5 myths and facts about concussions

If you or anyone you know has suffered a concussion or multiple concussions, you will know just how impactful these can be.

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June is concussion awareness month in Canada, and I wanted to share my healing journey as well as dispel some myths about concussions. Concussions were previously prevalent in sports injuries and the long-term impacts on athletes has finally opened up our understanding of concussions and how they impact our lives beyond sports.


I suffered a concussion in 2018 when I had a car accident. I was seriously ill and driving to the doctor when the pain caused me to momentarily zone out while driving. We got to a stop sign and I rear-ended the car in front of me. While they mostly just had their back bumper bent, my van sustained most of the damage - $8,000 to be exact - thankfully covered by insurance. But more importantly the jolt resulted in both whiplash and a concussion. It took me over a year of intense therapies to get me back to functioning somewhat normally. I am now sharing 5 myths about concussions in the hopes enlighten you and raise your awareness on exactly what concussion is and why it is important to understand them.


What is a concussion?


A concussion is a type of traumatic brain injury—or TBI—caused by a bump, blow, or jolt to the head or by a hit to the body that causes the head and brain to move rapidly back and forth. - CDC

Concussions are sometimes referred to as "mild" traumatic brain injuries. If you have suffered one or multiple, you will know that there is absolutely nothing mild about concussion injury and the recovery is quite serious.


Here are some myths and facts concussions:


Myth 1: You have to be unconscious to suffer a concussion

Nope! Unconsciousness can be one of the symptoms of concussion. However, this is NOT a pre-requisite. Any sudden movement or jolt to the head or the neck can result in a concussion. What is even more frustrating is that a lot of medical professionals don't know this. When I first met the doctor at the walk-in clinic right after my accident, he kept asking me if I lost consciousness due to the impact on me. I didn't - but that didn't rule out the concussion.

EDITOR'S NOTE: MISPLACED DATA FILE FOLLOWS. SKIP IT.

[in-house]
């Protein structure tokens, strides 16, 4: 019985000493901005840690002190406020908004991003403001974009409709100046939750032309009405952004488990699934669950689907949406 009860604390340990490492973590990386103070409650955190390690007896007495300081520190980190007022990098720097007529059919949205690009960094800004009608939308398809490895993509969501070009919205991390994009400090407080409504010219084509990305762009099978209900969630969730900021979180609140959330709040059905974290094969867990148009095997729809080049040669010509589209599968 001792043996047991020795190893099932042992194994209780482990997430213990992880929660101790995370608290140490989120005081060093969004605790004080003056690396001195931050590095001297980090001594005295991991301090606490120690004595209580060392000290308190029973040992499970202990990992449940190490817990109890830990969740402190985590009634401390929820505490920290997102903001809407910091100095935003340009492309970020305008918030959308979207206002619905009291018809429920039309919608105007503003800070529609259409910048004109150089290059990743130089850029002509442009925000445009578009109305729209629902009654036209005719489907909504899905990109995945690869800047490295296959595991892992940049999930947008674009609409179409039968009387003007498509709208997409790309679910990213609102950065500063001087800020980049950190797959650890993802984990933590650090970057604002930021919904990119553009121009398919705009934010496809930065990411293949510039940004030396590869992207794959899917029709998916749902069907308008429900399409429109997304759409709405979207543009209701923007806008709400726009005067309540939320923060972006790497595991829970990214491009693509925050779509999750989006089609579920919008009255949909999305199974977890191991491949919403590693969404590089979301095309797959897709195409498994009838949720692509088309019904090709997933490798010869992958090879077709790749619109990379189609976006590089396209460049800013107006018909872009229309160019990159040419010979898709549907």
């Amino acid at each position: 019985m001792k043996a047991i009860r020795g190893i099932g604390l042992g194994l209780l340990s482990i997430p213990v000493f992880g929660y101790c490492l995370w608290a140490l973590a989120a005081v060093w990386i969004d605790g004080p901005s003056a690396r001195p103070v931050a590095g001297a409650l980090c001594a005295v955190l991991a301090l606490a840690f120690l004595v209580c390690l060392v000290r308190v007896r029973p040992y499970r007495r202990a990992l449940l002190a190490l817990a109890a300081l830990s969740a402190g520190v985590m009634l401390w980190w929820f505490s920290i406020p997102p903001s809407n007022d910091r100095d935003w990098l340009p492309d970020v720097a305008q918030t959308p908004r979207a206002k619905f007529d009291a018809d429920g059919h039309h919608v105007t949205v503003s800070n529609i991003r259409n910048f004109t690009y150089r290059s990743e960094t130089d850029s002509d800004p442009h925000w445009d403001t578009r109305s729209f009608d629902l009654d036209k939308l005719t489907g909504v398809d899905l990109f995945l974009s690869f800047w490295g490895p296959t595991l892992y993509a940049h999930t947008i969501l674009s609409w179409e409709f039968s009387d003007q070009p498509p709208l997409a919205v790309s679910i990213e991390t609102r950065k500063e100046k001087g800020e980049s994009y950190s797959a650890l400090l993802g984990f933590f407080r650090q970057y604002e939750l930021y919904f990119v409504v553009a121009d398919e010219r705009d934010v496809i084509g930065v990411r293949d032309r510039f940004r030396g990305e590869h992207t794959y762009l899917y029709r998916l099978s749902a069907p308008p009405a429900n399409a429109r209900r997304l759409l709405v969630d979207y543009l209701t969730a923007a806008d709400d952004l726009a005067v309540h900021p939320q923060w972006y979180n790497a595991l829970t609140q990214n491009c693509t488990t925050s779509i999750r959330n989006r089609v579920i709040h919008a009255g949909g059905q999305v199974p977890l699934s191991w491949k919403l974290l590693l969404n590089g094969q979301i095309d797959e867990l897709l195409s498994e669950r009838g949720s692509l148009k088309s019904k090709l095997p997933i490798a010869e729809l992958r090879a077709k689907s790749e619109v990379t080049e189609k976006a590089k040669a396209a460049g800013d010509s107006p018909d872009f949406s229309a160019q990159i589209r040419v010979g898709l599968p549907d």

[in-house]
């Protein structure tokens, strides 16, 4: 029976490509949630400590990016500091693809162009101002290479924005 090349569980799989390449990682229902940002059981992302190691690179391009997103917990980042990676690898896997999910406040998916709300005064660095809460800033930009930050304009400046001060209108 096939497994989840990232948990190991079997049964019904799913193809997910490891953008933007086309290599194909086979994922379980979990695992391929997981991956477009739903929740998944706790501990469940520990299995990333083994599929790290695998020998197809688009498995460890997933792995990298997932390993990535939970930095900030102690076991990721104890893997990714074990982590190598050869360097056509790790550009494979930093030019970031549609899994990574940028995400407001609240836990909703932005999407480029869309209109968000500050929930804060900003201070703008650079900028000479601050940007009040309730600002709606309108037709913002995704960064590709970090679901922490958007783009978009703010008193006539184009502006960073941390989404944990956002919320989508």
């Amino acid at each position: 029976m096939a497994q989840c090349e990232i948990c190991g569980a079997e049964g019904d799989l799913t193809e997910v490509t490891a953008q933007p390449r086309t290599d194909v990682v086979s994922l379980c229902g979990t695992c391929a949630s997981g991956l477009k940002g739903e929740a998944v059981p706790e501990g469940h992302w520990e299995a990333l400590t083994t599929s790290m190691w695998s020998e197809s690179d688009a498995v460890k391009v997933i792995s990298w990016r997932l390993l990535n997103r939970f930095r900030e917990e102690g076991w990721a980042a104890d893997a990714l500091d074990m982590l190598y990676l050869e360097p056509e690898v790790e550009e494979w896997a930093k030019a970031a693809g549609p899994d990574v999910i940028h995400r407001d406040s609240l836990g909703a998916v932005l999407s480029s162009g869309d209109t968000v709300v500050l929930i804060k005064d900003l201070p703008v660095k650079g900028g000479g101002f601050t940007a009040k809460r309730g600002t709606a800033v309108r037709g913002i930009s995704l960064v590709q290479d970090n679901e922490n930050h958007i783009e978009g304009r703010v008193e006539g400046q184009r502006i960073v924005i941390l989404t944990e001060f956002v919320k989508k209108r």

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Myth 2: You have to bang your head to suffer a concussion

My insurance who were being evasive about covering my injuries kept insisting that if I didn't hit my head on the steering wheel then it was not a concussion. This is false. Guidelines on concussion injury have been updated as recently as 2021. While having something hit your head hard can certainly result in a concussion, it is also not a prerequisite. The back and forth movement of the neck for example in a car accident would result in a concussion without having banged your head.


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Myth 3: If you don't have symptoms immediate it's not a concussion

This is another false myth. Concussion symptoms can show up hours, days and even up to a week after the incident. Symptoms also tend to intensify with time. When you suspect that you have suffered a concussion it is important to take note of symptoms and monitor to see if any of the symptoms worsen or get better. For me, one of the persistent symptoms was a headache. I am generally not prone to headaches. When I noticed that I had a persistent headache that was not letting up, I knew something was wrong.



Myth 4: You can see or diagnose concussions through a CT Scan or an X-ray

A concussion results in a functional injury meaning it affects how your brain works and not a physical injury which is what a CT scan measures. As a result, a CT Scan will NOT tell you whether a person has suffered a concussion or not. 95% of concussion patients have a clear CT Scan which makes it challenging to diagnose. However, there are documented scientific approaches to diagnosis of concussion.

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Myth 5: You only need to rest for a few days if you have suffered a concussion

Concussion recovery often takes weeks and even months even if the concussion was relatively mild. The brain is a very sensitive organ and any interference to its functioning will take time to recover from. It is important to have a medical professional provide you with the tools for recovery and adhering to the recommended approach will facilitate recovery.


To learn about the symptoms, diagnosis and treatment of concussion on the government of Canada concussion guidelines website.


I hope you learned something new about concussions. Stick with me this month as I share more on the blog!


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